Insuring against the worst
Calculating the risk of a terrorist attack isn’t easy. Extremus, the only German insurer that covers such losses, tries anyway.
• For 14 years all was well. Then, at about 8pm on 19 December 2016, a 24-year-old Tunisian drove an articulated lorry into a busy Christmas market on Breitscheidplatz in Berlin. With his lights turned off, he mounted the kerb beside the Kaiser Wilhelm memorial church. Twelve people died and more than 50 were injured.
The following morning, in an unremarkable office building on a four-lane road in Cologne, one question loomed: do we have to pay? And if so, how much? The worst-case scenario for Leo Zagel and Gerhard Heidbrink had just happened.
Extremus, founded in 2002, is the only German insurance company prepared to insure its customers against material damage caused by acts of terror. So the first thing they did in Cologne after the attack was to check the insurance on the surrounding buildings. As it turns out, Breitscheidplatz is one of 125 sites in Germany with a particularly high concentration of material assets. That is to say, the total value of the insured buildings within a radius of 200 metres is more than €1bn (£890m).
Heidbrink, the 66-year-old chairman of Extremus, and his 72-year-old colleague Zagel, the managing general agent of the company, exude the sense of calm that one presumably develops after working in insurance for more than three decades. On the day after the attack, they sent an evaluator to Berlin to determine the extent of the damage. Just from the television reports, however, it was clear that the attack would not be as costly in material terms as it was in lives. Although the terrorist had destroyed a number of the stalls in the Christmas market, there had been no explosion and little damage to surrounding properties. The lorry did not hit any buildings, coming to a standstill on Budapester Straße, right in front of the Bikini mall.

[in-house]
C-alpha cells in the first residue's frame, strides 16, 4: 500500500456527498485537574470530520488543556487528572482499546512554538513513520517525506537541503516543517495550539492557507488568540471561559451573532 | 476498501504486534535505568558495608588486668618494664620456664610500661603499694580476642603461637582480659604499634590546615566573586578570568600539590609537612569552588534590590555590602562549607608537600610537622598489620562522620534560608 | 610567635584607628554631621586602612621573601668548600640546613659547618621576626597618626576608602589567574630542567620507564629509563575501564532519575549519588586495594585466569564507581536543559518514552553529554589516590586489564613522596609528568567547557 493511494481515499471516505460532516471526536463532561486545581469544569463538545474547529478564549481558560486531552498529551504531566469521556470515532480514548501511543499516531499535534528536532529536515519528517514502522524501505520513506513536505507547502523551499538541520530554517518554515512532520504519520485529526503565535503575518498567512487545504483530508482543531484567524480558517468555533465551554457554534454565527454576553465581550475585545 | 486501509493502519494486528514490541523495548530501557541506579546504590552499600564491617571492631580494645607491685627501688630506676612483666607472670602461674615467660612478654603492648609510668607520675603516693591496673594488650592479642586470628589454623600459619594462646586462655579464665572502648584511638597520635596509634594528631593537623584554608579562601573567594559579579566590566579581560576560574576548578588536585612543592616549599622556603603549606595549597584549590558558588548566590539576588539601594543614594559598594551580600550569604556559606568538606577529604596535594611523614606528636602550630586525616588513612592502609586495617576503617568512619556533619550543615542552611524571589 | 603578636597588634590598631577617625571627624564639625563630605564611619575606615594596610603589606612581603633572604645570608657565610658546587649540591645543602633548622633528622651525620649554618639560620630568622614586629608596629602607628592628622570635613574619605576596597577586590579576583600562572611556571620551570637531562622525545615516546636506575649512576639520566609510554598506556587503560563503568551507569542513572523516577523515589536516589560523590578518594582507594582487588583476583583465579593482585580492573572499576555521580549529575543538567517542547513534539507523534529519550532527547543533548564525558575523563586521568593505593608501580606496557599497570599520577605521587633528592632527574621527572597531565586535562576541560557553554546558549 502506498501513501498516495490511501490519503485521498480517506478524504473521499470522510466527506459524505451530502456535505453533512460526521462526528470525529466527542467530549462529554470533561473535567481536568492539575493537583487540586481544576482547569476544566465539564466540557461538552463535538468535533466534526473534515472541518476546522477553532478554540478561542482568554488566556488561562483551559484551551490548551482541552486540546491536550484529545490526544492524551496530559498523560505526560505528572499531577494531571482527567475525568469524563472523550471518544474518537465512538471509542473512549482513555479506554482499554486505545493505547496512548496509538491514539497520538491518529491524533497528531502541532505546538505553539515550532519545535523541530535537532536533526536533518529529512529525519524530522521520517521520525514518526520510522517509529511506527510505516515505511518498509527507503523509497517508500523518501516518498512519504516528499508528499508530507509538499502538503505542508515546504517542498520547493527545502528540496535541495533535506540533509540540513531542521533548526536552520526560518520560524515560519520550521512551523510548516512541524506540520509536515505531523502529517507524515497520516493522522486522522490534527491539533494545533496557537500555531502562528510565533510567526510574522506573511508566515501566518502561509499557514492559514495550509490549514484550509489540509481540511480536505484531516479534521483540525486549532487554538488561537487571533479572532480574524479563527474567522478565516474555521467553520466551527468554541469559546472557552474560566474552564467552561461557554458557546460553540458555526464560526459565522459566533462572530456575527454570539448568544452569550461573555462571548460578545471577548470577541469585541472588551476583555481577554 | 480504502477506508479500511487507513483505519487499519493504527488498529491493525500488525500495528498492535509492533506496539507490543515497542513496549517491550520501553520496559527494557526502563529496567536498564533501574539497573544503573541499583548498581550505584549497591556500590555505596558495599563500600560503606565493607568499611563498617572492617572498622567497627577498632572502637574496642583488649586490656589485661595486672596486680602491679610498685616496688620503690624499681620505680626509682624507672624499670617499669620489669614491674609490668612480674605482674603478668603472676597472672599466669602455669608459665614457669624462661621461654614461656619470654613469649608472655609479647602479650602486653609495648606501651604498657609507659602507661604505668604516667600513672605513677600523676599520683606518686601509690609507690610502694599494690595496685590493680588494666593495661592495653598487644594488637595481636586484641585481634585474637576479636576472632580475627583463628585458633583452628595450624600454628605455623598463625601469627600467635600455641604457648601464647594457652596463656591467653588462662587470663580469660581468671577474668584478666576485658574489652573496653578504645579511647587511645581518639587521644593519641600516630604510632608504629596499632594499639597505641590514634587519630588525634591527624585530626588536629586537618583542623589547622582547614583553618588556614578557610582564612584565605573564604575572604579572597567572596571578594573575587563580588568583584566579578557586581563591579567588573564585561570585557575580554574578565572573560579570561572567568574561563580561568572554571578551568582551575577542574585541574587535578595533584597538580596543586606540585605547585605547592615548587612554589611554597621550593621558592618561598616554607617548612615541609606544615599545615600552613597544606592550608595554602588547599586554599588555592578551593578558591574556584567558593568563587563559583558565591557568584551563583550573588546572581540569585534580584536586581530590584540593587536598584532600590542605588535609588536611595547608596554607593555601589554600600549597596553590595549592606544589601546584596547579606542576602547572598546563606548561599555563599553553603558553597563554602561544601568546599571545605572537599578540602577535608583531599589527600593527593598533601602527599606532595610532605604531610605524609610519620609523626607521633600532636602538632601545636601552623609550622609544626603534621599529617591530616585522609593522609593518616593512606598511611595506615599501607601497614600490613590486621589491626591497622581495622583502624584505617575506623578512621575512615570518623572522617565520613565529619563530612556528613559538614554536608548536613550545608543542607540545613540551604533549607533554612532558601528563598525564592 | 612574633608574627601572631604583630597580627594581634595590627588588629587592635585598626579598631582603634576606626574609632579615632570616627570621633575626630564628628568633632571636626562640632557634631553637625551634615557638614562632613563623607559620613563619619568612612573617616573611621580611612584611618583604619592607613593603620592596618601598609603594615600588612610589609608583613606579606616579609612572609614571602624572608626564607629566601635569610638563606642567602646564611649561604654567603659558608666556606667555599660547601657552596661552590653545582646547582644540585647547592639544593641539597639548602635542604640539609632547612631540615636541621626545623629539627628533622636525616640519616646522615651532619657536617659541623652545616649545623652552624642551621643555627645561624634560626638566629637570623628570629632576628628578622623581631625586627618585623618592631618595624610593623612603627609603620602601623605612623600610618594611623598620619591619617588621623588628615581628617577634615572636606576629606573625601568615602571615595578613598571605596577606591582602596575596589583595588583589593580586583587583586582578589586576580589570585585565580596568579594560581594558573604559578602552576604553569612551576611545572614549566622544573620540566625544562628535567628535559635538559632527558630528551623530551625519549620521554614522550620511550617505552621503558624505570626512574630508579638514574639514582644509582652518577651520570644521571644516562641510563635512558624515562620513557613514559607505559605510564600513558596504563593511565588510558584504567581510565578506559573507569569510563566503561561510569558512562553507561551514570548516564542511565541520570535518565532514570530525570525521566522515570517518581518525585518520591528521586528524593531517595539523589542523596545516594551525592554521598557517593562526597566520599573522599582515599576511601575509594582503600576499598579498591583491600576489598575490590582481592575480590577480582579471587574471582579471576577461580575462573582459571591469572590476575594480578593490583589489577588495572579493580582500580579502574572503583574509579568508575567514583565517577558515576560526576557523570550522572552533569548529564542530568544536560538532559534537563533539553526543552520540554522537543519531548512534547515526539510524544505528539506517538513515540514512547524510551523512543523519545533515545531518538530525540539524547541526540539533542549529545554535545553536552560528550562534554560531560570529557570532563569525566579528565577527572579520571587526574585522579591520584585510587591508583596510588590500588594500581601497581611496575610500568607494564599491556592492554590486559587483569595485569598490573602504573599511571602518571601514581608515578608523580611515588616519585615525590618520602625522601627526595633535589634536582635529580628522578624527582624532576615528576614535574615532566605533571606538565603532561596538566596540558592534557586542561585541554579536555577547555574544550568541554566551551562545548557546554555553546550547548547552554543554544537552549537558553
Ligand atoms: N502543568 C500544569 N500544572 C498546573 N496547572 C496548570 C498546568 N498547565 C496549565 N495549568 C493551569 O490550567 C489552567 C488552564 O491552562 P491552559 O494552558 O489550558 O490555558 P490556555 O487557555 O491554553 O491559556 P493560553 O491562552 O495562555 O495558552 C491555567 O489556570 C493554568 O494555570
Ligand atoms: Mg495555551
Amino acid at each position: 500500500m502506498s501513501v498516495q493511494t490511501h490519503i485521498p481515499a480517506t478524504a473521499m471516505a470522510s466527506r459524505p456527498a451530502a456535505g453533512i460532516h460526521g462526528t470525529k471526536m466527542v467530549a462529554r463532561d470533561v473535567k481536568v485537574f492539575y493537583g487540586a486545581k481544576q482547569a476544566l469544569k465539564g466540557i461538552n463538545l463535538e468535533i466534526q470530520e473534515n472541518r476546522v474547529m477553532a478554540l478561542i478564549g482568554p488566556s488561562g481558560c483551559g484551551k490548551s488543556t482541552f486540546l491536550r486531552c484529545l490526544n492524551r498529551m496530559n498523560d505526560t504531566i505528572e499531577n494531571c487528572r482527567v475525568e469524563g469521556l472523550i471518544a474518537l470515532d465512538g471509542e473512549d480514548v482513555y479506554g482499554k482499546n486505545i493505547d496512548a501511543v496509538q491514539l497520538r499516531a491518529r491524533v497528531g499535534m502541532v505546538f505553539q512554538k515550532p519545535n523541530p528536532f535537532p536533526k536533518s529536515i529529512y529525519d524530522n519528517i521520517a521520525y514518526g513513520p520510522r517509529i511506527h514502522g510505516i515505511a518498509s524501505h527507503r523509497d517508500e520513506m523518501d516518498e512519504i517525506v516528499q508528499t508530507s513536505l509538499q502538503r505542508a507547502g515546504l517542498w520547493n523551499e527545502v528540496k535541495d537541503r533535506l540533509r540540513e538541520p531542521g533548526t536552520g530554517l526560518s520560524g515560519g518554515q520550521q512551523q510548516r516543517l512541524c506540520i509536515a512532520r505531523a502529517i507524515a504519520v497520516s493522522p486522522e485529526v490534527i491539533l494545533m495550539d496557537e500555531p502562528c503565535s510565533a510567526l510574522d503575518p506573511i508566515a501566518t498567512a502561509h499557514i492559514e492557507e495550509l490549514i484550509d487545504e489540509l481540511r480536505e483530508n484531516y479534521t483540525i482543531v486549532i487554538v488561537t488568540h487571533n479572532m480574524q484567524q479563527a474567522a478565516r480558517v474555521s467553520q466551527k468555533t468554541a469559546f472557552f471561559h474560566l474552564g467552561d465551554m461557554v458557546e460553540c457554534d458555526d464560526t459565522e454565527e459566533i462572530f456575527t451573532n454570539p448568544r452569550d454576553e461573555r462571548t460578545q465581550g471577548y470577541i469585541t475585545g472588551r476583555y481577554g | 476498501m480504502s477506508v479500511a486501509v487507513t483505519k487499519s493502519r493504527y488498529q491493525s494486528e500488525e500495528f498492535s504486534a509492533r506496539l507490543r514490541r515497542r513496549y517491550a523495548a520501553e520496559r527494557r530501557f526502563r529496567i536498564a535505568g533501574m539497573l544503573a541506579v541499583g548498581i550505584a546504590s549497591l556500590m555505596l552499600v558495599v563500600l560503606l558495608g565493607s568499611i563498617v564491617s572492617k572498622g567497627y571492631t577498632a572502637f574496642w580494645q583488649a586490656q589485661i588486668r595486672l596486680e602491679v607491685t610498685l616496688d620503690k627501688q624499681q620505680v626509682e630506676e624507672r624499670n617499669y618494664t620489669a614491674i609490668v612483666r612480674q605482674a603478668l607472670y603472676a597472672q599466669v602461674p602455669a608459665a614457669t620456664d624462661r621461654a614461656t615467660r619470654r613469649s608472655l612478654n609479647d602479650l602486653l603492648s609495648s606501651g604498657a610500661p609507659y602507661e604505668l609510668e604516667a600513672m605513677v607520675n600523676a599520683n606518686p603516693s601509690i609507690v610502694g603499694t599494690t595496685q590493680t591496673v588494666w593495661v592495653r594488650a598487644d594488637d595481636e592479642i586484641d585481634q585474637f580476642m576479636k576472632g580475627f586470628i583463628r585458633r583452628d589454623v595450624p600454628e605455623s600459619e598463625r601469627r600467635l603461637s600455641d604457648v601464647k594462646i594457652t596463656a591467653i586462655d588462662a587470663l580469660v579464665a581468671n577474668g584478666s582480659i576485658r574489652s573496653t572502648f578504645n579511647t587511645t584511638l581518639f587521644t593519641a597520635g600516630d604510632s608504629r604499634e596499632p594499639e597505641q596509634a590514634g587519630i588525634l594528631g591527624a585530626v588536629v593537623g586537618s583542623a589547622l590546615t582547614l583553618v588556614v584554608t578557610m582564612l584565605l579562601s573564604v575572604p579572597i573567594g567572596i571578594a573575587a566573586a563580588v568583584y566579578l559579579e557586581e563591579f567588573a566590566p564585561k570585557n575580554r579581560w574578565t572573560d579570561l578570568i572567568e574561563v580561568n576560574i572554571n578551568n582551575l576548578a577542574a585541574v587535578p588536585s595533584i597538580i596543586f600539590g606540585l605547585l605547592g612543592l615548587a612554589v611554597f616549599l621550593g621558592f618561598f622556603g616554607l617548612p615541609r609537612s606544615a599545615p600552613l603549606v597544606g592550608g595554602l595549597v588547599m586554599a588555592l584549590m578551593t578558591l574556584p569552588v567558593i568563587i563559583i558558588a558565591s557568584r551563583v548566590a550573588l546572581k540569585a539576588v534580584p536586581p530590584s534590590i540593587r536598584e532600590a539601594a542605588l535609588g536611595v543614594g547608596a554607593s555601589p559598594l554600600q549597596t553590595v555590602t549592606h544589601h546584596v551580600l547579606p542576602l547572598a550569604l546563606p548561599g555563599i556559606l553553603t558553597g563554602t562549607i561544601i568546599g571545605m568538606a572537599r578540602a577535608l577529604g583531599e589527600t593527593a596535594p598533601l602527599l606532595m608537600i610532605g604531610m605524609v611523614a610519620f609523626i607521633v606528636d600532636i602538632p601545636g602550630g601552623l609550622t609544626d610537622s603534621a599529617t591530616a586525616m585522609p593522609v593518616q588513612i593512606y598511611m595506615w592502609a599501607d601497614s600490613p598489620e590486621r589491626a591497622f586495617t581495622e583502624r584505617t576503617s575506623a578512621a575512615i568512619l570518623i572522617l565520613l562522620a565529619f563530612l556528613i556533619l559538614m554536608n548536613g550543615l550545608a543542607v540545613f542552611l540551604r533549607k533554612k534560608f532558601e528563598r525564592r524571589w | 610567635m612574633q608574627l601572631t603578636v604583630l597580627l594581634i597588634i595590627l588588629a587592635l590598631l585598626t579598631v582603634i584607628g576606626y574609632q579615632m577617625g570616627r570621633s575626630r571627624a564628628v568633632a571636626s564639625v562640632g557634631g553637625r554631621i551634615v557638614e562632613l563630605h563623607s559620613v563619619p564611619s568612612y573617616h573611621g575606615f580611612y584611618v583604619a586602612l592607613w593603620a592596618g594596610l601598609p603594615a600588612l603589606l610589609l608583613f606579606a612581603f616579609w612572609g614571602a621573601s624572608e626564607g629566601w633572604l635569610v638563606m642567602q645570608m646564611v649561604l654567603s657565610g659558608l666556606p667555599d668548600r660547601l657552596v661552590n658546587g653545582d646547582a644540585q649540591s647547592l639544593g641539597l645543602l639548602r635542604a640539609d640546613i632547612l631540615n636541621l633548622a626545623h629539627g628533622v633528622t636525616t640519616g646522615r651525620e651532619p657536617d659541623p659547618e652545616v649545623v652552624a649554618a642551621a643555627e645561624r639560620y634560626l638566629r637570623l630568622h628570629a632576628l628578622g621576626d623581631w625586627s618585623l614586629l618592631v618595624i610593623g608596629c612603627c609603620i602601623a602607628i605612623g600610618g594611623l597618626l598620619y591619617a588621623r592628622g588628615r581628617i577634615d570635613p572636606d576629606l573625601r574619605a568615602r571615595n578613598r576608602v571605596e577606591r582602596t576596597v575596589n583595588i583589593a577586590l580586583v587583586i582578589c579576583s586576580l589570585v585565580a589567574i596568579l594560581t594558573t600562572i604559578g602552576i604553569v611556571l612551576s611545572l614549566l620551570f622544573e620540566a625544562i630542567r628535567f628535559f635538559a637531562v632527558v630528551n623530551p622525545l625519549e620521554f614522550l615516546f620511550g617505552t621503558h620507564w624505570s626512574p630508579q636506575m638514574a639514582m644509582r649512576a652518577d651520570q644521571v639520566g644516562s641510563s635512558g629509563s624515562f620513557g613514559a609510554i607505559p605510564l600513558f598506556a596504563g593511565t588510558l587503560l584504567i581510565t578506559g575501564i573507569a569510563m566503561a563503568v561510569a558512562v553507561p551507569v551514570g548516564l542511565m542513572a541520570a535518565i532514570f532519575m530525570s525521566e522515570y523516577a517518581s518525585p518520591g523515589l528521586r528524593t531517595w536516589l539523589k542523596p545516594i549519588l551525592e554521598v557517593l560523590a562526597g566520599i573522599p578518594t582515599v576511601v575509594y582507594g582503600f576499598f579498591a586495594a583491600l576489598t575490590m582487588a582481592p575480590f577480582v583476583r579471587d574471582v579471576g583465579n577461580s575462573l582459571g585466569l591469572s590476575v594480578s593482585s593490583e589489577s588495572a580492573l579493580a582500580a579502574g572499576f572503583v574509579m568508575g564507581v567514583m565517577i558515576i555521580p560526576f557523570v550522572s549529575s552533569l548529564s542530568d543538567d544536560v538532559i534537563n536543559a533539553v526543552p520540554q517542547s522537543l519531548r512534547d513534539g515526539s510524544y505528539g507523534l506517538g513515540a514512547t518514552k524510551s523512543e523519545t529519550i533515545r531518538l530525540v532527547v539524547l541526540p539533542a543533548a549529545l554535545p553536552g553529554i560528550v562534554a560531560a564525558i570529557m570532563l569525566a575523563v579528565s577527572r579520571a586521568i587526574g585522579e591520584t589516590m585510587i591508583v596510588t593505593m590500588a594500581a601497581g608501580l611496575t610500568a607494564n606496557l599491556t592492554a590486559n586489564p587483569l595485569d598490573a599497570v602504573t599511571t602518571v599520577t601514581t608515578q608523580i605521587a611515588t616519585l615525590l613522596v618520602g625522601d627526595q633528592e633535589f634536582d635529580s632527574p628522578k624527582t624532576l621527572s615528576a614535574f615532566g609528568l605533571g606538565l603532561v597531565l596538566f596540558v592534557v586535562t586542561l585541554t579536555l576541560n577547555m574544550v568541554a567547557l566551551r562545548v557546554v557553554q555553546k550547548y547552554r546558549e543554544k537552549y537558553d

In the end, the only damaged property insured by Extremus was one of the market stalls. “The extent of the damage was so small that the claim remained below the €50,000 deductible,” says Heidbrink. As a result, Extremus did not have to pay out a single euro for the terror attack. And this has been the case ever since the company was set up, even though it specialises in what is perhaps the most challenging field for an insurance company.
The insurance business is based on assessing risk. Earthquakes, storms, flooding, tsunamis, forest fires and other such recurring phenomena can be appraised fairly accurately using statistics. The same is true of damage caused by human beings (provided it is unintentional), such as damage due to water or fire, and car accidents.
However, when damage is inflicted deliberately, the situation is different. Such risks stubbornly resist actuarial attempts to describe them in terms of mathematical equations. There are no stable averages or empirical values on which to base serious predictions about the future.
Being able to insure against damage caused by terrorism at all is a relatively new development. Insurers in the UK first began to offer this type of policy in the early 1990s because terrorism had reached a new level. Until then, the biggest damage had been caused by bombs on aeroplanes, but those claims rarely exceeded $100m. Then, in 1992 and 1993, the Irish Republican Army (IRA), a terrorist group in Northern Ireland, carried out a series of bomb attacks in the City of London, causing more than £1bn of damage, as well as killing four people. Also in 1993, the first attack was carried out on the World Trade Centre in New York, causing $725m worth of damage and killing six people.